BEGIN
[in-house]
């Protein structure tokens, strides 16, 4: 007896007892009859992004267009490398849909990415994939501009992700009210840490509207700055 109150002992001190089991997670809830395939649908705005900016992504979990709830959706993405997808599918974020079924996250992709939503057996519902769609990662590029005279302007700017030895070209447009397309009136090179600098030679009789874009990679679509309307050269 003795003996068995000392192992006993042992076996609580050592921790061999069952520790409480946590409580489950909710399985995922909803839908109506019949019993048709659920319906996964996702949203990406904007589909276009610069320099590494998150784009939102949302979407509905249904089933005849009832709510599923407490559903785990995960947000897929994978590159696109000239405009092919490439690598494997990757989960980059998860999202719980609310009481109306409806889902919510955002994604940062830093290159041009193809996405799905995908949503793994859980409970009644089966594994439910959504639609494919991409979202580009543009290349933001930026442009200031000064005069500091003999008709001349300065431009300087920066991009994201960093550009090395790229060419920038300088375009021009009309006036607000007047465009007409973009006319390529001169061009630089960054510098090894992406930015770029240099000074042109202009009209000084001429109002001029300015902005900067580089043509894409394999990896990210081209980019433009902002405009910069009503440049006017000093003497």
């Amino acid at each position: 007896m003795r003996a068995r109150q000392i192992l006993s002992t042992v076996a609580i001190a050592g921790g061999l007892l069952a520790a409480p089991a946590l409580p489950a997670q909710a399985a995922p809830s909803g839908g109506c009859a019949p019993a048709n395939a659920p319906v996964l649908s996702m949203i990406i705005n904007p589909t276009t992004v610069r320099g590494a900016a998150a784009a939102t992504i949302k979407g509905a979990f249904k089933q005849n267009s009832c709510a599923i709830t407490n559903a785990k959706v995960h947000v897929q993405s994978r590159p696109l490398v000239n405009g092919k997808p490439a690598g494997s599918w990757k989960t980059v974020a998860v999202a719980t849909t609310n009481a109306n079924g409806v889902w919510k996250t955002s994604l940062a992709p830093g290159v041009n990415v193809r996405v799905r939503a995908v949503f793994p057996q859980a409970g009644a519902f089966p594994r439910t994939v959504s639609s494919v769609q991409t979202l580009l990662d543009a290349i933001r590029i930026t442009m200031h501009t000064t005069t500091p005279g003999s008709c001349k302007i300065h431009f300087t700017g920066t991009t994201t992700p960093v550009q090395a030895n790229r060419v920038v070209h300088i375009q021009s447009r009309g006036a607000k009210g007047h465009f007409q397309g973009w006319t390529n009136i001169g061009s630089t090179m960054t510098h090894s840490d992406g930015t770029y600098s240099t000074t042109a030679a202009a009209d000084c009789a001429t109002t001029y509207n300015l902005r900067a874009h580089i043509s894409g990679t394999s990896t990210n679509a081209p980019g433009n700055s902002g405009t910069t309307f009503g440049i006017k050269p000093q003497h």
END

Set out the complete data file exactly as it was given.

[in-house]
């Protein structure tokens, strides 16, 4: 007896007892009859992004267009490398849909990415994939501009992700009210840490509207700055 109150002992001190089991997670809830395939649908705005900016992504979990709830959706993405997808599918974020079924996250992709939503057996519902769609990662590029005279302007700017030895070209447009397309009136090179600098030679009789874009990679679509309307050269 003795003996068995000392192992006993042992076996609580050592921790061999069952520790409480946590409580489950909710399985995922909803839908109506019949019993048709659920319906996964996702949203990406904007589909276009610069320099590494998150784009939102949302979407509905249904089933005849009832709510599923407490559903785990995960947000897929994978590159696109000239405009092919490439690598494997990757989960980059998860999202719980609310009481109306409806889902919510955002994604940062830093290159041009193809996405799905995908949503793994859980409970009644089966594994439910959504639609494919991409979202580009543009290349933001930026442009200031000064005069500091003999008709001349300065431009300087920066991009994201960093550009090395790229060419920038300088375009021009009309006036607000007047465009007409973009006319390529001169061009630089960054510098090894992406930015770029240099000074042109202009009209000084001429109002001029300015902005900067580089043509894409394999990896990210081209980019433009902002405009910069009503440049006017000093003497």
């Amino acid at each position: 007896m003795r003996a068995r109150q000392i192992l006993s002992t042992v076996a609580i001190a050592g921790g061999l007892l069952a520790a409480p089991a946590l409580p489950a997670q909710a399985a995922p809830s909803g839908g109506c009859a019949p019993a048709n395939a659920p319906v996964l649908s996702m949203i990406i705005n904007p589909t276009t992004v610069r320099g590494a900016a998150a784009a939102t992504i949302k979407g509905a979990f249904k089933q005849n267009s009832c709510a599923i709830t407490n559903a785990k959706v995960h947000v897929q993405s994978r590159p696109l490398v000239n405009g092919k997808p490439a690598g494997s599918w990757k989960t980059v974020a998860v999202a719980t849909t609310n009481a109306n079924g409806v889902w919510k996250t955002s994604l940062a992709p830093g290159v041009n990415v193809r996405v799905r939503a995908v949503f793994p057996q859980a409970g009644a519902f089966p594994r439910t994939v959504s639609s494919v769609q991409t979202l580009l990662d543009a290349i933001r590029i930026t442009m200031h501009t000064t005069t500091p005279g003999s008709c001349k302007i300065h431009f300087t700017g920066t991009t994201t992700p960093v550009q090395a030895n790229r060419v920038v070209h300088i375009q021009s447009r009309g006036a607000k009210g007047h465009f007409q397309g973009w006319t390529n009136i001169g061009s630089t090179m960054t510098h090894s840490d992406g930015t770029y600098s240099t000074t042109a030679a202009a009209d000084c009789a001429t109002t001029y509207n300015l902005r900067a874009h580089i043509s894409g990679t394999s990896t990210n679509a081209p980019g433009n700055s902002g405009t910069t309307f009503g440049i006017k050269p000093q003497h």